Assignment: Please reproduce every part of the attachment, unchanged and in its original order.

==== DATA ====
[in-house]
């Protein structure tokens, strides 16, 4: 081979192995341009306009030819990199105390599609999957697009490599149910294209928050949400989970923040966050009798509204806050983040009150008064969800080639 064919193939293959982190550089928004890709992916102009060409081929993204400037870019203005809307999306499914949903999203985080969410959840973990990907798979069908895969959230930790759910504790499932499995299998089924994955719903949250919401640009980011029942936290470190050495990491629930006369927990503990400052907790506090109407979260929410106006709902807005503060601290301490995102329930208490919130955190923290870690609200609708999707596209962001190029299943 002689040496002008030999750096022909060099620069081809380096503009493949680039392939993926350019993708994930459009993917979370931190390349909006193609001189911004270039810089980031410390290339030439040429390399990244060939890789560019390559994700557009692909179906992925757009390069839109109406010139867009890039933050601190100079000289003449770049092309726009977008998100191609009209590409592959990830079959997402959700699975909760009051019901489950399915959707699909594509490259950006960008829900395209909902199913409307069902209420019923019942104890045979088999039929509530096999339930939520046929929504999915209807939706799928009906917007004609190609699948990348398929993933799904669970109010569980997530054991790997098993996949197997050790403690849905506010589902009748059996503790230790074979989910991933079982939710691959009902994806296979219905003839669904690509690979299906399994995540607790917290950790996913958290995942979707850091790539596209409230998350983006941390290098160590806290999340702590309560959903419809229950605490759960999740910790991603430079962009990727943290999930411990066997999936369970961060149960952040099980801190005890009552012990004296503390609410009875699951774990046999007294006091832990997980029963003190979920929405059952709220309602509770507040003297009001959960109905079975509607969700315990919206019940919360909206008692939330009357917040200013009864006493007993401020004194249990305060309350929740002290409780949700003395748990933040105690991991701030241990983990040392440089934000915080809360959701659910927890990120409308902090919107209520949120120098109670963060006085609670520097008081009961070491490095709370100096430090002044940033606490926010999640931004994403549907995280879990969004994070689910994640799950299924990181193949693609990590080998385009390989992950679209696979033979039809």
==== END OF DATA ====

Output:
[in-house]
């Protein structure tokens, strides 16, 4: 081979192995341009306009030819990199105390599609999957697009490599149910294209928050949400989970923040966050009798509204806050983040009150008064969800080639 064919193939293959982190550089928004890709992916102009060409081929993204400037870019203005809307999306499914949903999203985080969410959840973990990907798979069908895969959230930790759910504790499932499995299998089924994955719903949250919401640009980011029942936290470190050495990491629930006369927990503990400052907790506090109407979260929410106006709902807005503060601290301490995102329930208490919130955190923290870690609200609708999707596209962001190029299943 002689040496002008030999750096022909060099620069081809380096503009493949680039392939993926350019993708994930459009993917979370931190390349909006193609001189911004270039810089980031410390290339030439040429390399990244060939890789560019390559994700557009692909179906992925757009390069839109109406010139867009890039933050601190100079000289003449770049092309726009977008998100191609009209590409592959990830079959997402959700699975909760009051019901489950399915959707699909594509490259950006960008829900395209909902199913409307069902209420019923019942104890045979088999039929509530096999339930939520046929929504999915209807939706799928009906917007004609190609699948990348398929993933799904669970109010569980997530054991790997098993996949197997050790403690849905506010589902009748059996503790230790074979989910991933079982939710691959009902994806296979219905003839669904690509690979299906399994995540607790917290950790996913958290995942979707850091790539596209409230998350983006941390290098160590806290999340702590309560959903419809229950605490759960999740910790991603430079962009990727943290999930411990066997999936369970961060149960952040099980801190005890009552012990004296503390609410009875699951774990046999007294006091832990997980029963003190979920929405059952709220309602509770507040003297009001959960109905079975509607969700315990919206019940919360909206008692939330009357917040200013009864006493007993401020004194249990305060309350929740002290409780949700003395748990933040105690991991701030241990983990040392440089934000915080809360959701659910927890990120409308902090919107209520949120120098109670963060006085609670520097008081009961070491490095709370100096430090002044940033606490926010999640931004994403549907995280879990969004994070689910994640799950299924990181193949693609990590080998385009390989992950679209696979033979039809």